The University of Vermont recently completed the first phase of an expansion of its science, technology, engineering and math complex. The $104 million dollar project is the largest in the university's history.
The newly built Discovery Hall and the renovated Votey Hall will house most of the labs in the new STEM complex. Between the two buildings the university now has 25 teaching labs and 25 faculty research labs.
At UVM, STEM majors make up about a third of undergraduates and more than 60 percent of graduate students, according to David Rosowsky, provost and senior vice-president at UVM.
He said the new facility is meant to inspire and motivate students, regardless of their major.
Rosowsky said he’s particularly excited about the role the new complex can play in serving Vermont’s K-12 students.
“I like to think of it as a kind of ‘exploratorium’ where students from across Vermont can visit and plan a day of observing and hands on learning with our faculty and with our students and maybe they'll leave motivated to pursue STEM in their education and in their careers,” Rosowsky said.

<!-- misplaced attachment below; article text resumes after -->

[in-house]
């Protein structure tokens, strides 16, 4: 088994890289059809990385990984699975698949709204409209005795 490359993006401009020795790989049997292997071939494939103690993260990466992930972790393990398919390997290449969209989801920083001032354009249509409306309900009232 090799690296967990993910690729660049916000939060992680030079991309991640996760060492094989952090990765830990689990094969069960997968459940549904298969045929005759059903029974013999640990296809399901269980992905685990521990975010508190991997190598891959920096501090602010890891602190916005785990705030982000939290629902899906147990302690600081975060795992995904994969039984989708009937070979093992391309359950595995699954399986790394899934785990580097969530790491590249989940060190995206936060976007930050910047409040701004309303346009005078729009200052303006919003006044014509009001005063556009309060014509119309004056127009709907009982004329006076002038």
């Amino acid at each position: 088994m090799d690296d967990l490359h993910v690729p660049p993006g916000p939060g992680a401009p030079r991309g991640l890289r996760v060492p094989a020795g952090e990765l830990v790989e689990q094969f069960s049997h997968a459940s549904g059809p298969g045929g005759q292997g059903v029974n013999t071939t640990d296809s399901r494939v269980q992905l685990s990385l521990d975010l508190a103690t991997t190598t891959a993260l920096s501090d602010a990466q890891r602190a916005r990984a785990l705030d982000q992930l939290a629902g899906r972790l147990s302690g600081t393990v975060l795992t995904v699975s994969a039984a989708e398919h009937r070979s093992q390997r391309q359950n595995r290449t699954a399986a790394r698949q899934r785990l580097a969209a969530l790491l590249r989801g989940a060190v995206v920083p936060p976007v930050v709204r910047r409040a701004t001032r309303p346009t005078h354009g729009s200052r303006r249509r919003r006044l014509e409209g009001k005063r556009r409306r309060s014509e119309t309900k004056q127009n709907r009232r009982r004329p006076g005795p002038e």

Chris Landry, chair of the chemistry department, said the new buildings allow them to move forward with work they weren't able to do in the older buildings.
“So we were reaching a point in terms of safety and in terms of the experiments we could do, we were hitting a wall,” Landry said. “And so just moving to these new facilities allows us to sort of reset. So the whole thing is just like a night and day change for us.”
The funding for the $104 million project, according to a press release, comes mostly from bond funding.
The release states that $76 million of the total amount comes from bond funding, $10 million is from private gifts and $16 million is from the university’s reserve funding. The release also states that the UVM Foundation “is in active fundraising mode to raise the entire $26 million over and above the bond funding.”
A third part of the complex, Innovation Hall, is expected to be finished in May of 2019.